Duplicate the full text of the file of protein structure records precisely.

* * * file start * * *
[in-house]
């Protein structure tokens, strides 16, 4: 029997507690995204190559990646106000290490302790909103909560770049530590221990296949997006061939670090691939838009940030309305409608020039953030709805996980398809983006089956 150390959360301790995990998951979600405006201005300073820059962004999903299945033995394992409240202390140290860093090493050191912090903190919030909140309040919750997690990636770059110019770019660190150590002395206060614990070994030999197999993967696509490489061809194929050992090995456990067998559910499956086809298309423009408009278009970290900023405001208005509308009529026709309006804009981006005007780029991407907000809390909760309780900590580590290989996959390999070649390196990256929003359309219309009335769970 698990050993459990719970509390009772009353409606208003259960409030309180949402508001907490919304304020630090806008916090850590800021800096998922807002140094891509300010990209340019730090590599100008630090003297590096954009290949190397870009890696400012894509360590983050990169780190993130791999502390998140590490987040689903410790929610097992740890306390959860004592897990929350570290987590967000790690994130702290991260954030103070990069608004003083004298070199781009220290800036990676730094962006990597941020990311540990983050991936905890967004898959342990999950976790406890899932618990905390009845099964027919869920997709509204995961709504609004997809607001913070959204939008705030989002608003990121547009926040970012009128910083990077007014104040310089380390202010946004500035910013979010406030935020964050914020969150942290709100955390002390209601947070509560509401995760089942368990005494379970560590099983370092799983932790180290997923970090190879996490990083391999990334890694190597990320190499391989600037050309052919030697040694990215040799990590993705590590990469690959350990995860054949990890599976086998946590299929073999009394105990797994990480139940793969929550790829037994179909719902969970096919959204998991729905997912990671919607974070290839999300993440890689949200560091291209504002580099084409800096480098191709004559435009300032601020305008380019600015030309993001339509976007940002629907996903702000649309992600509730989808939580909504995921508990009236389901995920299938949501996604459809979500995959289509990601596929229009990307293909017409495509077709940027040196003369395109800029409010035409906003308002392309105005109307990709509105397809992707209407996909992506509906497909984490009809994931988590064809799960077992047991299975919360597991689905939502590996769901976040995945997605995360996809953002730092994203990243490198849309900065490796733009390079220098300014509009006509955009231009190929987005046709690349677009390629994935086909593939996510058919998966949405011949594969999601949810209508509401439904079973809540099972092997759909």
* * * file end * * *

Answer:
[in-house]
């Protein structure tokens, strides 16, 4: 029997507690995204190559990646106000290490302790909103909560770049530590221990296949997006061939670090691939838009940030309305409608020039953030709805996980398809983006089956 150390959360301790995990998951979600405006201005300073820059962004999903299945033995394992409240202390140290860093090493050191912090903190919030909140309040919750997690990636770059110019770019660190150590002395206060614990070994030999197999993967696509490489061809194929050992090995456990067998559910499956086809298309423009408009278009970290900023405001208005509308009529026709309006804009981006005007780029991407907000809390909760309780900590580590290989996959390999070649390196990256929003359309219309009335769970 698990050993459990719970509390009772009353409606208003259960409030309180949402508001907490919304304020630090806008916090850590800021800096998922807002140094891509300010990209340019730090590599100008630090003297590096954009290949190397870009890696400012894509360590983050990169780190993130791999502390998140590490987040689903410790929610097992740890306390959860004592897990929350570290987590967000790690994130702290991260954030103070990069608004003083004298070199781009220290800036990676730094962006990597941020990311540990983050991936905890967004898959342990999950976790406890899932618990905390009845099964027919869920997709509204995961709504609004997809607001913070959204939008705030989002608003990121547009926040970012009128910083990077007014104040310089380390202010946004500035910013979010406030935020964050914020969150942290709100955390002390209601947070509560509401995760089942368990005494379970560590099983370092799983932790180290997923970090190879996490990083391999990334890694190597990320190499391989600037050309052919030697040694990215040799990590993705590590990469690959350990995860054949990890599976086998946590299929073999009394105990797994990480139940793969929550790829037994179909719902969970096919959204998991729905997912990671919607974070290839999300993440890689949200560091291209504002580099084409800096480098191709004559435009300032601020305008380019600015030309993001339509976007940002629907996903702000649309992600509730989808939580909504995921508990009236389901995920299938949501996604459809979500995959289509990601596929229009990307293909017409495509077709940027040196003369395109800029409010035409906003308002392309105005109307990709509105397809992707209407996909992506509906497909984490009809994931988590064809799960077992047991299975919360597991689905939502590996769901976040995945997605995360996809953002730092994203990243490198849309900065490796733009390079220098300014509009006509955009231009190929987005046709690349677009390629994935086909593939996510058919998966949405011949594969999601949810209508509401439904079973809540099972092997759909």